The borough of Malmesbury was home to the great historian William of Malmesbury – what do we know about the ancient town he made famous?

Malmesbury Abbey

On the northern borders of Wiltshire stands the small market town of Malmesbury. Its origins date back to the middle of the sixth century, after the Saxons wrested final control over this part of the country from the Britons. Malmesbury is the oldest borough in England, with a charter given by Alfred the Great around 880.

According to the 16th-century writer, Leland:

‘The toun of Malmesbyri stondith on the very toppe of a greate slaty rok, and ys wonderfully defended by nature’.

And indeed, the river Avon and a tributary almost completely surround the town, forming a perfect natural defence system.

The town is dominated by the now ruined abbey at its centre. Only a third of the abbey has survived, but in the Middle Ages the building had a tall central spire, reaching 7m (23ft) higher than Salisbury Cathedral’s 123m- (404ft) high spire.

…in the Middle Ages the building had a tall central spire…

Malmesbury Abbey’s founder, Maidulph, died in 675. At this time Aldhelm, a Saxon by birth and related to King Ine of Wessex, took over the leadership of the borough, and under him the town grew in stature and importance.

Around 700, Aldhelm built the first organ in England, which was described as a ‘mighty instrument with innumerable tones, blown with bellows, and enclosed in a gilded case’, and he is also credited with other churches in the area, including the one at Bradford-on-Avon, which stands to this day. He died in 709 and was canonised, and he has been known ever after as St Aldhelm.

King Athelstan and William of Malmesbury

Perhaps the most important of Malmesbury’s benefactors was the first king of all England – Alfred the Great’s grandson, Athelstan. He reigned between 925 and 940.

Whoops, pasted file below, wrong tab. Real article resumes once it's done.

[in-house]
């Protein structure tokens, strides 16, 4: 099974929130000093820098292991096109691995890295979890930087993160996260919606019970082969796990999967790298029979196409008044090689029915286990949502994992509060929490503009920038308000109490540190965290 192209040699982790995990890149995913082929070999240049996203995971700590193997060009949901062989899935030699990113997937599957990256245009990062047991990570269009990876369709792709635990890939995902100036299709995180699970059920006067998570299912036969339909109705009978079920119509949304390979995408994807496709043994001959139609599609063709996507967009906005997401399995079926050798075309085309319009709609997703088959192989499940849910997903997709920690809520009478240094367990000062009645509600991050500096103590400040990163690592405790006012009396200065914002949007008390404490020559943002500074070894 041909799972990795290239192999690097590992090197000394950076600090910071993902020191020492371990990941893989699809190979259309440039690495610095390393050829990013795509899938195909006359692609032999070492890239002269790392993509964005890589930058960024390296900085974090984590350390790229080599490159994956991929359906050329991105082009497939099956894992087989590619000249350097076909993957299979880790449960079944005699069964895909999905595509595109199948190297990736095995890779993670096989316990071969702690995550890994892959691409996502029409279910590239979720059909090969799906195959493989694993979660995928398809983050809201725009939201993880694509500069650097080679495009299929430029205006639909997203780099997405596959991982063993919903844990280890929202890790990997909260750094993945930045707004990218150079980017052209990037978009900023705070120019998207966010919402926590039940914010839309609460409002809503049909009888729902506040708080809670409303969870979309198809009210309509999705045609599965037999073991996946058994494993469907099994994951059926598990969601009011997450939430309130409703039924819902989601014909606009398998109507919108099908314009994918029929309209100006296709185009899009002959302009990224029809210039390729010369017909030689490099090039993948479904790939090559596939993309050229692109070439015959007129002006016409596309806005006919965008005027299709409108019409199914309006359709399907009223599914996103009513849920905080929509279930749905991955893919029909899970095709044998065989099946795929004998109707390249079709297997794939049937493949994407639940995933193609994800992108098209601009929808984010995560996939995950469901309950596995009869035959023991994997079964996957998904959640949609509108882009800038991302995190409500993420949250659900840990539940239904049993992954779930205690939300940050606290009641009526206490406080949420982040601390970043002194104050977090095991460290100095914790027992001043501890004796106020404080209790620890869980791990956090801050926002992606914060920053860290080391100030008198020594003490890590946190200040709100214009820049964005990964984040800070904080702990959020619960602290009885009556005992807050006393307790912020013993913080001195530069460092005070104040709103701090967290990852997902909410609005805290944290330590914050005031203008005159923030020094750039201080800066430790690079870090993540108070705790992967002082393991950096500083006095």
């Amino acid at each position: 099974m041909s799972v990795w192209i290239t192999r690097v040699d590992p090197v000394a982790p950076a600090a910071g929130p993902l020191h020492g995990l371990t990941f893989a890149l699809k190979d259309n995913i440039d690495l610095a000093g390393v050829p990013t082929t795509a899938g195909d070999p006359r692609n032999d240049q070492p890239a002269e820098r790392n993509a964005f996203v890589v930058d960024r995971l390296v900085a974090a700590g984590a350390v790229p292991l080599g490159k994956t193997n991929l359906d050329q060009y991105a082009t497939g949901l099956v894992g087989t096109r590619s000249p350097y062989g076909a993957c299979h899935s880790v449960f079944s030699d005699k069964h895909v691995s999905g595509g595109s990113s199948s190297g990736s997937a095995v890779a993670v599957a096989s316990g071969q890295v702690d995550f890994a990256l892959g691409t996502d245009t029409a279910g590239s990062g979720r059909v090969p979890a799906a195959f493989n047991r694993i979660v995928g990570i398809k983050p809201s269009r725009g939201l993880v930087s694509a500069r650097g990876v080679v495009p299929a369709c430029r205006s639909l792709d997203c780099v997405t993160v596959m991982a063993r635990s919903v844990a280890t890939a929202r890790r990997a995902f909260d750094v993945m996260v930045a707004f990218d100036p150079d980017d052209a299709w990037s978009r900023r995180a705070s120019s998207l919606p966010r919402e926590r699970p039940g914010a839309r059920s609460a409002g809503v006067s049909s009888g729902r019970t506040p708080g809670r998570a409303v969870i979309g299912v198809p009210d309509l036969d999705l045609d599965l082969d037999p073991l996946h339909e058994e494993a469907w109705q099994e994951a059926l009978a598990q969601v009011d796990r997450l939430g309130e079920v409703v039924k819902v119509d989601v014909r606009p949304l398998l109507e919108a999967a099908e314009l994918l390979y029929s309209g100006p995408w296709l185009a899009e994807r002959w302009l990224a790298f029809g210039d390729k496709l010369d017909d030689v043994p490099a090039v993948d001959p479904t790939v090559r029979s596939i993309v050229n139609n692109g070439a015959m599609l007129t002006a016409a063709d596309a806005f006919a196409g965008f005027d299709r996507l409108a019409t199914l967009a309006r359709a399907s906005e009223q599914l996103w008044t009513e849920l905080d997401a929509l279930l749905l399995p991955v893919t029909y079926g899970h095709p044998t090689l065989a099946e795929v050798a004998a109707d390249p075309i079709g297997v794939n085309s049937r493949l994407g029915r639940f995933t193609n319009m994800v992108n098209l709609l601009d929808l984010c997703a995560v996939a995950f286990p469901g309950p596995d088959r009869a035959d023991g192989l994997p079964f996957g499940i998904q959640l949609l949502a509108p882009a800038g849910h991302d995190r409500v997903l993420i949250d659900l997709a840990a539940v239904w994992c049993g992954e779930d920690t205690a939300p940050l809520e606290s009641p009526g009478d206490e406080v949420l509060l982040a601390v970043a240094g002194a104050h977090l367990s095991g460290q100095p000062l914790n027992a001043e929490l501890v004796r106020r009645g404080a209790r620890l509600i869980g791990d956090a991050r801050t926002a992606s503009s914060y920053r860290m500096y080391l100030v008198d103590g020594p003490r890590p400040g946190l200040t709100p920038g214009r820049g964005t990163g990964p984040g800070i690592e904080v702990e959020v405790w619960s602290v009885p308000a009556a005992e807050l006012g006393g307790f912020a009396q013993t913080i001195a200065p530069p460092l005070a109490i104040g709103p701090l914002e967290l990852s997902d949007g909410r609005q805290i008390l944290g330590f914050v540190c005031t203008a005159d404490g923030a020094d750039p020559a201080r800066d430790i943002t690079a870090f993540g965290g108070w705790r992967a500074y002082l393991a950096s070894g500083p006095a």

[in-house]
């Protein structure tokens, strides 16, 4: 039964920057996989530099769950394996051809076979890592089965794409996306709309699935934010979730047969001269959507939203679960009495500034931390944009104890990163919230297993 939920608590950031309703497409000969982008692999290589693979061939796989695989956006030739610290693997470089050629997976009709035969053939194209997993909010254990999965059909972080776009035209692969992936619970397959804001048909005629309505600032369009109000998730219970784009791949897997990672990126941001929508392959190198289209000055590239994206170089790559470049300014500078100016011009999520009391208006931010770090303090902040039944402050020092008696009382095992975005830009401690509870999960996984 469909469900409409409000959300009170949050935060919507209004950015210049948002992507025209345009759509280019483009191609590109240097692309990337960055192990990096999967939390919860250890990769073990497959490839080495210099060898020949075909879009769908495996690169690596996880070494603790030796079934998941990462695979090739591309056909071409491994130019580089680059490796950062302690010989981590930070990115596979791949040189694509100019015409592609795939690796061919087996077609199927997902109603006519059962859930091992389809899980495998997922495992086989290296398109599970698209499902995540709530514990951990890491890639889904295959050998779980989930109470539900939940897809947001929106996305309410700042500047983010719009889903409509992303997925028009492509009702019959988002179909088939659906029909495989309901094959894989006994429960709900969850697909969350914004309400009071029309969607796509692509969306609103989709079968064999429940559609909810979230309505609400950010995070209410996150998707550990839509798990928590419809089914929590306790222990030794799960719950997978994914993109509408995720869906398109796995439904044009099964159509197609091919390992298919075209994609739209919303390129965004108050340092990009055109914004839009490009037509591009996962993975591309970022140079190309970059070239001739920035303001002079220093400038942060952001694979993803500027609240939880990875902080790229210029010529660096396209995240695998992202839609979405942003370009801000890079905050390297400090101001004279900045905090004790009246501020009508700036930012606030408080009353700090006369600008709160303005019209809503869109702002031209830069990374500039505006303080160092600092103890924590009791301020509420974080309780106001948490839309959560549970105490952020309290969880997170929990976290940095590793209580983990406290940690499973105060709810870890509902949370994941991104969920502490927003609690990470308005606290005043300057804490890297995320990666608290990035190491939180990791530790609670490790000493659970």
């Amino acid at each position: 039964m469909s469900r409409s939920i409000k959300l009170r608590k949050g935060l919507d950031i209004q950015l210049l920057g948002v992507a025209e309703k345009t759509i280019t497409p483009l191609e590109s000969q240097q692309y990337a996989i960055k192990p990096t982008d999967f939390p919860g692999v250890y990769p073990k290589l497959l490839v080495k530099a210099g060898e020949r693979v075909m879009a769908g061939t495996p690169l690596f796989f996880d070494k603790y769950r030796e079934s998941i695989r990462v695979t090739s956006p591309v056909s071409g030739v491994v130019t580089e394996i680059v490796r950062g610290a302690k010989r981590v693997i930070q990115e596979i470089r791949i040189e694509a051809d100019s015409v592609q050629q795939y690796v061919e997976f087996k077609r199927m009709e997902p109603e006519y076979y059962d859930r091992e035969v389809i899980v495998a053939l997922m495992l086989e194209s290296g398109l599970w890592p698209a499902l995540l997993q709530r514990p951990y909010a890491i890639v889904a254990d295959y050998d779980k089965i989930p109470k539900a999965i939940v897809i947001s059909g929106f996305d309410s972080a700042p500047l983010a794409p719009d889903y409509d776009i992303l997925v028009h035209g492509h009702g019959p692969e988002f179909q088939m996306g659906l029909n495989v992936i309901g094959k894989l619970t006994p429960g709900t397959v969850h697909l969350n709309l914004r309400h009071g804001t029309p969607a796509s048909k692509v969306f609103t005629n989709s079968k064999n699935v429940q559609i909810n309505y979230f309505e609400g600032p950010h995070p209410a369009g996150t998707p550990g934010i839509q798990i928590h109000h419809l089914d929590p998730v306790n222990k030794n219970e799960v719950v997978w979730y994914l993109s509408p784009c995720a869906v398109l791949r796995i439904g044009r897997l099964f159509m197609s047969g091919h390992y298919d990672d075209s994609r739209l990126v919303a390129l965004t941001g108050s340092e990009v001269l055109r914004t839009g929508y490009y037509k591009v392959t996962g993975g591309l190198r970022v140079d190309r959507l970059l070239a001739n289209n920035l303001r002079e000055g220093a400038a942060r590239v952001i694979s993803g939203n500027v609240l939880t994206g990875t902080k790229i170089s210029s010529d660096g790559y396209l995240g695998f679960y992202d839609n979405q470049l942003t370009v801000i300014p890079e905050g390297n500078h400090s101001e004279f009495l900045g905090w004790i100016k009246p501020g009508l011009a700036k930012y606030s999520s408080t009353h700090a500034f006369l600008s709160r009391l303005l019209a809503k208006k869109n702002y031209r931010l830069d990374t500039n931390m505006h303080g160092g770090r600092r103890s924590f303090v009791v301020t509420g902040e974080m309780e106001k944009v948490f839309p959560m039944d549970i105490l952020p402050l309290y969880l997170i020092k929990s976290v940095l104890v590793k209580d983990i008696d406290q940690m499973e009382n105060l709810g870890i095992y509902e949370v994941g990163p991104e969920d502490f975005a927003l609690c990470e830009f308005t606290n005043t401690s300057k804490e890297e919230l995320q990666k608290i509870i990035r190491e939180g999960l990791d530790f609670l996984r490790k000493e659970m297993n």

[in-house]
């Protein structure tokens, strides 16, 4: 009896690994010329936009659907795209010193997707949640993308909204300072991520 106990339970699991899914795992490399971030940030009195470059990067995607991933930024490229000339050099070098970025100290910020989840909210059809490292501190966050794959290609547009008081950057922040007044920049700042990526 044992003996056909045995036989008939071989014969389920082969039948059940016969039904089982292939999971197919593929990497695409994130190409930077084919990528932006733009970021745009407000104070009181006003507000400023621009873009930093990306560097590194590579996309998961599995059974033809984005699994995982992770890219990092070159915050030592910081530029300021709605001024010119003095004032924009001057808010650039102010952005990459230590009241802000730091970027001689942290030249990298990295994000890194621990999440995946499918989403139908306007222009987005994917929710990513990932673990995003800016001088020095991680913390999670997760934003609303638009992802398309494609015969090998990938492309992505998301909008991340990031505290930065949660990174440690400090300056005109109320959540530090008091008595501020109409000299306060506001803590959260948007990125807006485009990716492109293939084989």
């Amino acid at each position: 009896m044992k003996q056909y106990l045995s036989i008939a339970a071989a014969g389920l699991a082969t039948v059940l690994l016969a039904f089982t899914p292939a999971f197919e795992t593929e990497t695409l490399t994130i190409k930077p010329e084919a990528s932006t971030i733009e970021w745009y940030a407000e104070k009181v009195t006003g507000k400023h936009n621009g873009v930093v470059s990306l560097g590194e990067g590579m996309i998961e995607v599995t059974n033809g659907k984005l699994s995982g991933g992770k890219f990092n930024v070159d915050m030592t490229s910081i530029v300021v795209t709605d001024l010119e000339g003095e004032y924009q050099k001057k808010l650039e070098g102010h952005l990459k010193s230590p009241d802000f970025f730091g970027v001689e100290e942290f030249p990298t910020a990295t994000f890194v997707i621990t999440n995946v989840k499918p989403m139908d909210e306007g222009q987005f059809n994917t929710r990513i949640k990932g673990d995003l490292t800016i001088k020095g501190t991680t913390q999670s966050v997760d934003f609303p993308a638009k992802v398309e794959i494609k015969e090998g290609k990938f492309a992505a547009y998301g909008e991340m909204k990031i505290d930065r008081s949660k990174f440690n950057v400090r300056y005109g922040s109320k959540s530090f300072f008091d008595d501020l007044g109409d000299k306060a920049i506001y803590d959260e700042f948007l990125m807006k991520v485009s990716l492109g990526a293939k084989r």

Athelstan was a distinguished and courageous soldier who pushed the boundaries of the kingdom further than anyone had done before.

In 927 he took York from the Danes and forced the submission of King Constantine of Scotland and of the northern kings. All five of the Welsh kings agreed to pay a huge annual tribute to him, and he also eliminated opposition in Cornwall.

In 937, at the battle of Brunanburh, Athelstan led a force drawn from Britain and defeated an invasion by the king of Scotland in alliance with the Welsh and Danes from Dublin.

Athelstan was a collector of artworks and religious relics, which he often gave away to churches to gain their support.

Under Athelstan, law codes strengthened royal control over his large kingdom. Currency was regulated to control silver’s weight and to penalise fraudsters. Buying and selling was largely confined to the burhs, encouraging town life. Areas of settlement in the Midlands and Danish towns were consolidated into shires.

Athelstan's tomb Malmesbury Abbey ©

Athelstan’s tomb Malmesbury Abbey ©

Overseas, Athelstan built alliances by marrying off four of his half-sisters to various rulers in western Europe. He was also a great collector of artworks and religious relics, which he gave away to many of his followers, and to churches in order to gain the support of the clergy.

Athelstan died in 940 at the height of his power, and was buried in Malmesbury Abbey. He had been an ardent supporter and endower of the Abbey, and it is fitting that he should be buried there.

Another famous son of Malmesbury was the great historian William of Malmesbury (1095-1143). He was educated at the now famous abbey school.

William’s approach to writing history was quite different from that of his medieval counterparts, and much more like the approach of a modern scholar. He paid great attention to accuracy and detail, and used eyewitness accounts and solid documentary evidence to support his arguments.

One of William’s stories was about an 11th-century monk called Elmer, who made himself a pair of wings and jumped from the tower of Malmesbury Abbey, flying about 200 metres (220 yards) before crashing and seriously injuring himself.

Elmer, Aldhelm and William of Malmesbury are all remembered in the stained glass at the Abbey, in a room now used for storage.